The class is looking for ways to make the boat less expensive, simpler,
    more versatile for crew. We looked at all sorts of things and determined
    that converting the boat to a sprit pole and an asymmetric spinnaker would
    accomplish these goals. The retrofit alone from the symmetric spinnaker and
    current pole system to a sprit takes 40 fittings off the boat.

    With the 5O5 being a two man symmetric spinnaker boat with the crew on
    trapeze, the crew has their hands full with this very critical job of
    gybing. I think with this change, the boat becomes easier to sail, makes
    the boat less expensive, and easier to rig. And now that we have tested it
    with the sprit that Larry Tuttle built and the asymmetric spinnaker from
    Ethan Bixby, we have found that the boat sails great in this format.

    Some may contend that we will lose tactical 'sit down sailing', but we
    actually only sail deep downwind angles in a 3 knot zone (around 8 knots).
    If it's light air, you're sailing tight angles. If it is windy enough to be
    trapezing, you're sailing tight angles. And I contend that the tighter
    angle sailing typical of asymmetrics is more tactical. You still need to
    call shifts but you also are choosing sides, whereas deep running you might
    be aiming close to the downwind mark the whole time.

    Additionally, the class has long been committed to using reaching legs in
    their championship course. The Worlds course is now windward, leeward,
    windward, triangle, windward, leeward. The reaching legs are a lot of fun,
    and while some people consider them less tactical, I have passed a lot of
    people over the years on the reaches.

    The primary system in the class for years had been a single pole on a
    trolley. But when the class approved carbon spinnaker poles a couple years
    ago, the weight savings allowed for a double trolley pole to be used. I was
    opposed to the move to carbon because we had a boat handling advantage with
    the single pole, but now the double pole has made gyping easier so that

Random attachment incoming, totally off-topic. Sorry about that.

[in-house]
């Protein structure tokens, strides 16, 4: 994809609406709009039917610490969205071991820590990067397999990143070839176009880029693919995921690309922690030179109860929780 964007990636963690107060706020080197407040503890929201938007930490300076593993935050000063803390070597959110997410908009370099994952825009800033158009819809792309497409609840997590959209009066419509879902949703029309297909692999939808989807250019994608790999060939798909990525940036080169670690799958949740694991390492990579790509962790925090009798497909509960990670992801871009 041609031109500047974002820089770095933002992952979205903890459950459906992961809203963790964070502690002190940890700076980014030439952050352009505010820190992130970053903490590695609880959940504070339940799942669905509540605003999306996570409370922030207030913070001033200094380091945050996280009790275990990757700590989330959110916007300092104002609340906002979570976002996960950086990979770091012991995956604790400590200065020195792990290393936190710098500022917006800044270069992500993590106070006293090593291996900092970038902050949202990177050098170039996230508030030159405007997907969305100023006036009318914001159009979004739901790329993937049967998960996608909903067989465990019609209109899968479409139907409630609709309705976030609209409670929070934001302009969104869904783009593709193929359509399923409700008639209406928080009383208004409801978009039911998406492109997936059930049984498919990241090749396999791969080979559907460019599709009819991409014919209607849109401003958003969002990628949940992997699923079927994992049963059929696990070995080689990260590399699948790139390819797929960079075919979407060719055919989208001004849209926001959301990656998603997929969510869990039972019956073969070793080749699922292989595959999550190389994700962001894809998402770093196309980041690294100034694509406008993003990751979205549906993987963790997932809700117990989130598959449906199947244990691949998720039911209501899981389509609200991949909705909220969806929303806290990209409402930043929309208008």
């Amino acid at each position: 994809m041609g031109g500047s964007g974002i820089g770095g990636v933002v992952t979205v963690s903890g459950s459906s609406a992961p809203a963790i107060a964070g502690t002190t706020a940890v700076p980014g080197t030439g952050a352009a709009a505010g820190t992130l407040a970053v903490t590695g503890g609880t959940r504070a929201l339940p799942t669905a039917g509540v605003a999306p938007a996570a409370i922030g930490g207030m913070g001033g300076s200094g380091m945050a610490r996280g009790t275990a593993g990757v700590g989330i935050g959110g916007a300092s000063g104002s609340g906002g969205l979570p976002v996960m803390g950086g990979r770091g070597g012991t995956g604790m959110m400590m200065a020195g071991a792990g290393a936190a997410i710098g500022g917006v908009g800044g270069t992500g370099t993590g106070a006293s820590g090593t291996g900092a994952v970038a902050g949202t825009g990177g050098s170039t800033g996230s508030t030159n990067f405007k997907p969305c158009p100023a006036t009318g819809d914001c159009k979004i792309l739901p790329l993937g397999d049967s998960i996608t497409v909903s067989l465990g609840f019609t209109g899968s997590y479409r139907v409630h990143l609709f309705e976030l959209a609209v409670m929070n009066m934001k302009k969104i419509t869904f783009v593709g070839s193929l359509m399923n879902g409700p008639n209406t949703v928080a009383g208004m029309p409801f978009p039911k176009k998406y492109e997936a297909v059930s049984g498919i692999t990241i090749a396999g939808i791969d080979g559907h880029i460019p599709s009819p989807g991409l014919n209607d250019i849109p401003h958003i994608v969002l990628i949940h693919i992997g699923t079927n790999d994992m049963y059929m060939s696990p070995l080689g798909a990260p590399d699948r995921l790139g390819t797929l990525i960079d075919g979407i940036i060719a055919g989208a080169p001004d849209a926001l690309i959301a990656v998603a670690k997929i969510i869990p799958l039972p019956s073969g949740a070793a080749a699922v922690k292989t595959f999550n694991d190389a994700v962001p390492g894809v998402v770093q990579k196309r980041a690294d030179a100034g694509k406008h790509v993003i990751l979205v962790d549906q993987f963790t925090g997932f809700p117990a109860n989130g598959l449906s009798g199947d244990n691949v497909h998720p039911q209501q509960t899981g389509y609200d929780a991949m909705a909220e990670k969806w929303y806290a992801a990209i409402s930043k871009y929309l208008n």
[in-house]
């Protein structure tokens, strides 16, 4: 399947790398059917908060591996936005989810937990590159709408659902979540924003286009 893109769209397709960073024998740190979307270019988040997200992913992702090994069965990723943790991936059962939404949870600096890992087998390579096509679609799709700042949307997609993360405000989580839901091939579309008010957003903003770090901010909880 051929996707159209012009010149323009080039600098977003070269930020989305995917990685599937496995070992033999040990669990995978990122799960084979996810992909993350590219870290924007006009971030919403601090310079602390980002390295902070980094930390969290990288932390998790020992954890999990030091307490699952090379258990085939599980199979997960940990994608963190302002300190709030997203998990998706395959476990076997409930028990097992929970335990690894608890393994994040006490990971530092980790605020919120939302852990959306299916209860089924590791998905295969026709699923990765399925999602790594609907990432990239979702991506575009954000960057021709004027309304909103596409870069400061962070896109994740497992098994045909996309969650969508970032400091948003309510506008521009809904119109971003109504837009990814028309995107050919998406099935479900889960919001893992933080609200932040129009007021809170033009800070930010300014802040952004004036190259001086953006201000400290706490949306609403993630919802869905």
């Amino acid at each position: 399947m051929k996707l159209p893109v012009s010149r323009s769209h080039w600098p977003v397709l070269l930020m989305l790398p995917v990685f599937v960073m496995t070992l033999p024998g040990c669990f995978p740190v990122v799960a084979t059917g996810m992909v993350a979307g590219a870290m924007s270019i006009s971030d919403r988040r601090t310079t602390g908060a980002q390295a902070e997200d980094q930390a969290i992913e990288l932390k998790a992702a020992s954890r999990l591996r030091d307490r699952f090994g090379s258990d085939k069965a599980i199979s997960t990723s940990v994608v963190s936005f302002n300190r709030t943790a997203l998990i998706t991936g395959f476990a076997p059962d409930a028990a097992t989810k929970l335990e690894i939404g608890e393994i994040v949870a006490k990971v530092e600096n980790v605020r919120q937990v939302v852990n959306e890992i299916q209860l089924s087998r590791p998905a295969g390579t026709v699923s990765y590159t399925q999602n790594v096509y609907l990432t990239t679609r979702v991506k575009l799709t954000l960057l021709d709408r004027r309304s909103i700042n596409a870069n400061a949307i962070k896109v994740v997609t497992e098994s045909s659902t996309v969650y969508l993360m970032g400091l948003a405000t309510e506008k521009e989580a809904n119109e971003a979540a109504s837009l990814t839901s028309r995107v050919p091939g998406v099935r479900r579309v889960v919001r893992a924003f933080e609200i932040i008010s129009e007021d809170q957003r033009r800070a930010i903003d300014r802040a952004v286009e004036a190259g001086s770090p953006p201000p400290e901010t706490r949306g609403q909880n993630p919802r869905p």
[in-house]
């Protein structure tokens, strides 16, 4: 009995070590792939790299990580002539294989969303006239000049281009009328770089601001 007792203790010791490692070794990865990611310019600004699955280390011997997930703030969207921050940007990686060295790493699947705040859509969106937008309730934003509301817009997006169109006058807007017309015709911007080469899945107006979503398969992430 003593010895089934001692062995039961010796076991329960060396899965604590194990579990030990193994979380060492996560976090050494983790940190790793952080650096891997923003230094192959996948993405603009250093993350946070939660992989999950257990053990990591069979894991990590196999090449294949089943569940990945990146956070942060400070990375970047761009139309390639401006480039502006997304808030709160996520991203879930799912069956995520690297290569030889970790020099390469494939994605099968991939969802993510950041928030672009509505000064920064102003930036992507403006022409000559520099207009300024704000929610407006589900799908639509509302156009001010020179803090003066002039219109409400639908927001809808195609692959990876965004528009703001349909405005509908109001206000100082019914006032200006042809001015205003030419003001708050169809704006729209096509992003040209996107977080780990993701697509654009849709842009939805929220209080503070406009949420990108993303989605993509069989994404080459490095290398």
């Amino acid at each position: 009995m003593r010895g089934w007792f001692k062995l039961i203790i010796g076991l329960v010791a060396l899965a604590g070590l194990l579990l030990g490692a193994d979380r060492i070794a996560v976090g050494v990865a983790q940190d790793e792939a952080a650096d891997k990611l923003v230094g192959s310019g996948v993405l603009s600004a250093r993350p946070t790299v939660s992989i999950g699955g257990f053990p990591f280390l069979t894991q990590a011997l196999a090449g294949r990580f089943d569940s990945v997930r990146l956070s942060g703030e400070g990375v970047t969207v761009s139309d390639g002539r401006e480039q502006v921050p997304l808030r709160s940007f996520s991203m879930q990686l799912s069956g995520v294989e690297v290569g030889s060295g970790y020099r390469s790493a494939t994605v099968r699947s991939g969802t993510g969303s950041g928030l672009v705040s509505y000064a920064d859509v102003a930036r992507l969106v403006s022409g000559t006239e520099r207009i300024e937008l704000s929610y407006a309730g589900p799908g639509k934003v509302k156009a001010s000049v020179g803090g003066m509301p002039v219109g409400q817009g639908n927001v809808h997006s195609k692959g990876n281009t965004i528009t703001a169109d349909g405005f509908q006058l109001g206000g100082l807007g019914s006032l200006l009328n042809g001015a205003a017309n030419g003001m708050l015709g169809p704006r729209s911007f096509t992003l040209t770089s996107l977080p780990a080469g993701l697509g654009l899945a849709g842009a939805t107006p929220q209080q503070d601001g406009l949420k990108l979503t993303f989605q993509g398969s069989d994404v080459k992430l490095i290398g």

more teams are proficient. So the development of the system has helped
    equalize the fleet, but it also added a lot of complexity and cost to the
    boat. -- Full report and photos, with comments from Andy Burdick of Melges
    Performance Sailboats and Ethan Bixby of North Sails
    :
    http://www.sailingscuttlebutt.com/news/11/0316/
     
  13. CutOnce

    CutOnce Previous Member

    I know Ethan - he's made sails for me. The asym experiment on the 5o5 by Tuttle/Bixby and also the "Alto" effort in the UK are interesting, but given the glacial speed of change in the 5o5 class things aren't going to happen any time soon. Everybody just spent a lot upgrading masts & traps for the long luff spinnakers, and they are all spending on dual poles systems and fittings. Add that to carbon booms and poles and the cost of the arms race in the 5o5 class is already high and the amount already invested is significant.

    There is no way the existing fleet is going to vote to obsolete things yet again - the carbon mast issue has been on the table for 15 years without resolution. You don't have to just sell new fleet members on major rules changes - you have to sell a majority of the existing fleet before it even becomes an issue. I'm sure Larry and Ethan would "professionally" like the fleet going to asyms - Larry makes a bundle on retrofit kits right now - his spinnaker tube refit kit is the best option to convert bag boats to launchers. I helped with a conversion installing a "Larry" offset launcher a while ago. Ethan would love his North Gulf Coast loft to make new asym spins to sell to the same people who just bought long luff kites. Basically, the people who are talking up the change are those who stand to make the most money from it.

    Don't take my word for it - go to any 5o5 regatta and listen to the people in the bar. You can't get 5o5 fleets to reach consensus on the wetness of water and the color of the sky. This idea (great as it is - I'm an asym guy myself) isn't going to fly within a ten year window.

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    CutOnce
     
  14. Doug Lord
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    Doug Lord Flight Ready

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  15. gggGuest
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    gggGuest ...

    from what I can make out the Alto thing has shifted about 5 boats, which if correct suggests there isn't a huge untapped market for a sprit kite rigged 505...